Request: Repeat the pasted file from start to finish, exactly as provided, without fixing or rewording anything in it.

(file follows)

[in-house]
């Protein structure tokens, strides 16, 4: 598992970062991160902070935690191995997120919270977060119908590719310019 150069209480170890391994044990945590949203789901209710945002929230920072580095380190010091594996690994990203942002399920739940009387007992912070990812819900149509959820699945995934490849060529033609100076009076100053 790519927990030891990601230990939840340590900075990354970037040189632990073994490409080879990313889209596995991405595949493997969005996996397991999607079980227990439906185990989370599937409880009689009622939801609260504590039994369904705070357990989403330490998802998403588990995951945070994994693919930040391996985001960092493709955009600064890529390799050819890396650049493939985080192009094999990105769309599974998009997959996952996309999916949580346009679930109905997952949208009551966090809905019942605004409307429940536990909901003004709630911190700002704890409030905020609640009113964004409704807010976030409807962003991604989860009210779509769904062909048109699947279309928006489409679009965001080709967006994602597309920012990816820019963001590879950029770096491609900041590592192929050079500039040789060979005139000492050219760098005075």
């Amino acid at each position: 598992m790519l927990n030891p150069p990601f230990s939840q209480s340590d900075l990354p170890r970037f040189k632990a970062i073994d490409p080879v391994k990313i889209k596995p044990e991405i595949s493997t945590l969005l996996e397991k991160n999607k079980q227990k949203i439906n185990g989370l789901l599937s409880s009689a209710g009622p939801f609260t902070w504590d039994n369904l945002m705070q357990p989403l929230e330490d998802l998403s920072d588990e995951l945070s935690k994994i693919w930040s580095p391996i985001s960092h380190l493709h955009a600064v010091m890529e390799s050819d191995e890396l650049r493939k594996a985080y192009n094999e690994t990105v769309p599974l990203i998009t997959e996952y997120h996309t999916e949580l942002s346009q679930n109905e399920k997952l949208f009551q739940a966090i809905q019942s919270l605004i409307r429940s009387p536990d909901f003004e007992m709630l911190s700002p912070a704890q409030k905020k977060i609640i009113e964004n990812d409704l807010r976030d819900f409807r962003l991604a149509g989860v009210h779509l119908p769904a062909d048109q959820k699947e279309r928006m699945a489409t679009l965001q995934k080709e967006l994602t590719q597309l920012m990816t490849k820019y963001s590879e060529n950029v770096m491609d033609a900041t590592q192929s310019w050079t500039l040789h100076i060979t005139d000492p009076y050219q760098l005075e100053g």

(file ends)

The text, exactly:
[in-house]
């Protein structure tokens, strides 16, 4: 598992970062991160902070935690191995997120919270977060119908590719310019 150069209480170890391994044990945590949203789901209710945002929230920072580095380190010091594996690994990203942002399920739940009387007992912070990812819900149509959820699945995934490849060529033609100076009076100053 790519927990030891990601230990939840340590900075990354970037040189632990073994490409080879990313889209596995991405595949493997969005996996397991999607079980227990439906185990989370599937409880009689009622939801609260504590039994369904705070357990989403330490998802998403588990995951945070994994693919930040391996985001960092493709955009600064890529390799050819890396650049493939985080192009094999990105769309599974998009997959996952996309999916949580346009679930109905997952949208009551966090809905019942605004409307429940536990909901003004709630911190700002704890409030905020609640009113964004409704807010976030409807962003991604989860009210779509769904062909048109699947279309928006489409679009965001080709967006994602597309920012990816820019963001590879950029770096491609900041590592192929050079500039040789060979005139000492050219760098005075």
């Amino acid at each position: 598992m790519l927990n030891p150069p990601f230990s939840q209480s340590d900075l990354p170890r970037f040189k632990a970062i073994d490409p080879v391994k990313i889209k596995p044990e991405i595949s493997t945590l969005l996996e397991k991160n999607k079980q227990k949203i439906n185990g989370l789901l599937s409880s009689a209710g009622p939801f609260t902070w504590d039994n369904l945002m705070q357990p989403l929230e330490d998802l998403s920072d588990e995951l945070s935690k994994i693919w930040s580095p391996i985001s960092h380190l493709h955009a600064v010091m890529e390799s050819d191995e890396l650049r493939k594996a985080y192009n094999e690994t990105v769309p599974l990203i998009t997959e996952y997120h996309t999916e949580l942002s346009q679930n109905e399920k997952l949208f009551q739940a966090i809905q019942s919270l605004i409307r429940s009387p536990d909901f003004e007992m709630l911190s700002p912070a704890q409030k905020k977060i609640i009113e964004n990812d409704l807010r976030d819900f409807r962003l991604a149509g989860v009210h779509l119908p769904a062909d048109q959820k699947e279309r928006m699945a489409t679009l965001q995934k080709e967006l994602t590719q597309l920012m990816t490849k820019y963001s590879e060529n950029v770096m491609d033609a900041t590592q192929s310019w050079t500039l040789h100076i060979t005139d000492p009076y050219q760098l005075e100053g």